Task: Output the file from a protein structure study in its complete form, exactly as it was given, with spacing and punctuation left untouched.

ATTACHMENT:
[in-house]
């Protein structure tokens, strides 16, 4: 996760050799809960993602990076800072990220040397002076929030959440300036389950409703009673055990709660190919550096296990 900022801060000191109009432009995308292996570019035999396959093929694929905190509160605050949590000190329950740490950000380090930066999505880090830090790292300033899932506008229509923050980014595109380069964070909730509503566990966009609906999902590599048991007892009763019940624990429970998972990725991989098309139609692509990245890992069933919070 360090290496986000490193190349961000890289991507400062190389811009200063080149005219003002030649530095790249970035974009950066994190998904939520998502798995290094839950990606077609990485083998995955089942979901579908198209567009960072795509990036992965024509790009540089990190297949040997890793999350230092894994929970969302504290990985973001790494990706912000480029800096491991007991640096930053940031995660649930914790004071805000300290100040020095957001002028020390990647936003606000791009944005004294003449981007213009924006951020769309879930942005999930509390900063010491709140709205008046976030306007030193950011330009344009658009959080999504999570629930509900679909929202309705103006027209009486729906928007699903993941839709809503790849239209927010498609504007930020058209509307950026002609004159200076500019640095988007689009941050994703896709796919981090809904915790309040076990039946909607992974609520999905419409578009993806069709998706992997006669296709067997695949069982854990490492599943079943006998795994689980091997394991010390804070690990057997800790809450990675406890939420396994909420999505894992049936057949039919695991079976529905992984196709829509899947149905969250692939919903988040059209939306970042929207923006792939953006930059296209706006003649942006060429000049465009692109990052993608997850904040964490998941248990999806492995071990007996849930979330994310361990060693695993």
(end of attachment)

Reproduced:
[in-house]
């Protein structure tokens, strides 16, 4: 996760050799809960993602990076800072990220040397002076929030959440300036389950409703009673055990709660190919550096296990 900022801060000191109009432009995308292996570019035999396959093929694929905190509160605050949590000190329950740490950000380090930066999505880090830090790292300033899932506008229509923050980014595109380069964070909730509503566990966009609906999902590599048991007892009763019940624990429970998972990725991989098309139609692509990245890992069933919070 360090290496986000490193190349961000890289991507400062190389811009200063080149005219003002030649530095790249970035974009950066994190998904939520998502798995290094839950990606077609990485083998995955089942979901579908198209567009960072795509990036992965024509790009540089990190297949040997890793999350230092894994929970969302504290990985973001790494990706912000480029800096491991007991640096930053940031995660649930914790004071805000300290100040020095957001002028020390990647936003606000791009944005004294003449981007213009924006951020769309879930942005999930509390900063010491709140709205008046976030306007030193950011330009344009658009959080999504999570629930509900679909929202309705103006027209009486729906928007699903993941839709809503790849239209927010498609504007930020058209509307950026002609004159200076500019640095988007689009941050994703896709796919981090809904915790309040076990039946909607992974609520999905419409578009993806069709998706992997006669296709067997695949069982854990490492599943079943006998795994689980091997394991010390804070690990057997800790809450990675406890939420396994909420999505894992049936057949039919695991079976529905992984196709829509899947149905969250692939919903988040059209939306970042929207923006792939953006930059296209706006003649942006060429000049465009692109990052993608997850904040964490998941248990999806492995071990007996849930979330994310361990060693695993």